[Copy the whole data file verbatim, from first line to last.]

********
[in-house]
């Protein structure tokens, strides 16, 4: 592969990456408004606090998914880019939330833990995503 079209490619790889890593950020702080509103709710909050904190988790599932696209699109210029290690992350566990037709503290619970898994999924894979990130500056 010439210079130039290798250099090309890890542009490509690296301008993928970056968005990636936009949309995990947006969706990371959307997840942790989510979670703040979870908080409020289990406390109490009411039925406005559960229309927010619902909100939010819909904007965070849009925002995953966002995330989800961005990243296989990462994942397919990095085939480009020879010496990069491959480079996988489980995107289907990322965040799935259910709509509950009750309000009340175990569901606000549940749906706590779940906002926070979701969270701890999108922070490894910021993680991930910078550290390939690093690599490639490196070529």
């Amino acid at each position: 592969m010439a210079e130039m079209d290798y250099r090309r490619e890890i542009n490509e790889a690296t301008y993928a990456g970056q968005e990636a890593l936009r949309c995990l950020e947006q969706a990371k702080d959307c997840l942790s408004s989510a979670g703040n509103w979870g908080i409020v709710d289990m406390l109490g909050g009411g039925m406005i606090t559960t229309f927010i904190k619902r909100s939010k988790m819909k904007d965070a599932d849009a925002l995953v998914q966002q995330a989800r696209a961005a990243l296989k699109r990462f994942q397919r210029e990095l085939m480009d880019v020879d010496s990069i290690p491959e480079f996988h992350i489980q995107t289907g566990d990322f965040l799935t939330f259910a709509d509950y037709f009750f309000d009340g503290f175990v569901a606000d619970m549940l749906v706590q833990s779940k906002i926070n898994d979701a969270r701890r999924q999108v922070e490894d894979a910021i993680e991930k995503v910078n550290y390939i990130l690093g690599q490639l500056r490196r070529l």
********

[in-house]
């Protein structure tokens, strides 16, 4: 592969990456408004606090998914880019939330833990995503 079209490619790889890593950020702080509103709710909050904190988790599932696209699109210029290690992350566990037709503290619970898994999924894979990130500056 010439210079130039290798250099090309890890542009490509690296301008993928970056968005990636936009949309995990947006969706990371959307997840942790989510979670703040979870908080409020289990406390109490009411039925406005559960229309927010619902909100939010819909904007965070849009925002995953966002995330989800961005990243296989990462994942397919990095085939480009020879010496990069491959480079996988489980995107289907990322965040799935259910709509509950009750309000009340175990569901606000549940749906706590779940906002926070979701969270701890999108922070490894910021993680991930910078550290390939690093690599490639490196070529």
């Amino acid at each position: 592969m010439a210079e130039m079209d290798y250099r090309r490619e890890i542009n490509e790889a690296t301008y993928a990456g970056q968005e990636a890593l936009r949309c995990l950020e947006q969706a990371k702080d959307c997840l942790s408004s989510a979670g703040n509103w979870g908080i409020v709710d289990m406390l109490g909050g009411g039925m406005i606090t559960t229309f927010i904190k619902r909100s939010k988790m819909k904007d965070a599932d849009a925002l995953v998914q966002q995330a989800r696209a961005a990243l296989k699109r990462f994942q397919r210029e990095l085939m480009d880019v020879d010496s990069i290690p491959e480079f996988h992350i489980q995107t289907g566990d990322f965040l799935t939330f259910a709509d509950y037709f009750f309000d009340g503290f175990v569901a606000d619970m549940l749906v706590q833990s779940k906002i926070n898994d979701a969270r701890r999924q999108v922070e490894d894979a910021i993680e991930k995503v910078n550290y390939i990130l690093g690599q490639l500056r490196r070529l």